The slow, agonizing death of the old Sahara

Dust to dust: The Aladdin’s 1998 implosion.

A crane lowers part of the Sahara sign during the dismantling of the casino sign, Tuesday, Mar. 12, 2013.

Watching ongoing changes to the old Sahara brings to mind the game “Would You Rather?” As in, “Would you rather be blown to dust in a celebrated evening of fireworks and tearful farewells or be publicly gutted and dismantled piecemeal until you’re nothing but a wisp of your former self?”

The casino floor is shown during a tour of work on the SLS Las Vegas resort, formerly the Sahara, Wednesday, March 13, 2013. The renovated resort is expected to open in the fall of 2014.

Implosions are a monumentally quick goodbye: What is here one minute is literally gone the next. The dust settles and everyone drives home thinking about the past, present and future while ruminating on mortality à la Kansas’ “Dust in the Wind.” But with every chunk taken away from the famous desert-themed hotel to make way for the SLS comes collective lamentations over the removal of storied kitsch for an LA-themed shopping-mall design. Rather than one quick goodbye, it becomes a drawn-out breakup, a very slow peeling of the Band-Aid with pain in each deliberate tug.

The Dunes Hotel Casino is imploded Oct. 27, 1993.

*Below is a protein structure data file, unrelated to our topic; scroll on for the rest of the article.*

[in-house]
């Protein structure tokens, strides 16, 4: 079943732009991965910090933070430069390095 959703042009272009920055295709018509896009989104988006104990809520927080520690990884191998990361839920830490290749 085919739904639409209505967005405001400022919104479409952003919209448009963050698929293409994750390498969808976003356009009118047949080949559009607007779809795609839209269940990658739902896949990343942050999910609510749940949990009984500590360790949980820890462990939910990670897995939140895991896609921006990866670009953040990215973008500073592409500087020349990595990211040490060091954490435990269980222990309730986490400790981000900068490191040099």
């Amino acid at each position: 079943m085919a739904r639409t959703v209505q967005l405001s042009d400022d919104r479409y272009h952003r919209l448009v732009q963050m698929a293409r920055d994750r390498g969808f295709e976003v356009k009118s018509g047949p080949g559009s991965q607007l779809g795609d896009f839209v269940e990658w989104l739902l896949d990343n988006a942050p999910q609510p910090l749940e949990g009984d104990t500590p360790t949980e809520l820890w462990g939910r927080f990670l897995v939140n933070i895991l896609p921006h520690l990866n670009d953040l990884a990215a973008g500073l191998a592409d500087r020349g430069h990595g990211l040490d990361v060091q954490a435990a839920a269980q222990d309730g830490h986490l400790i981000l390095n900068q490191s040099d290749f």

The Dunes Hotel Casino is imploded Oct. 27, 1993.

As Rob Oseland, president of SLS Las Vegas, recently stated, “We’re in a three-month phase of demolition.”

It’s not like anyone was crazy about the whole NASCAR theme or roller-coaster facade, but for some reason, watching the camels get trucked away requires a tissue. Now where are we going to get a six-pound burrito?

Tags: Culture, Opinion
Photo of Kristen Peterson

Kristen Peterson

Get more Kristen Peterson

Previous Discussion:

  • The sex educator and owner of Detroit's Spectrum boutique brings her humor and expertise to AVN.

  • “Compared to my Ohio life, people are more positive here, more responsive to literary things.”

  • “We break down all the barriers that led them to become homeless, so they can become self-sufficient and sustain on their own.”

  • Get More As We See It Stories
Top of Story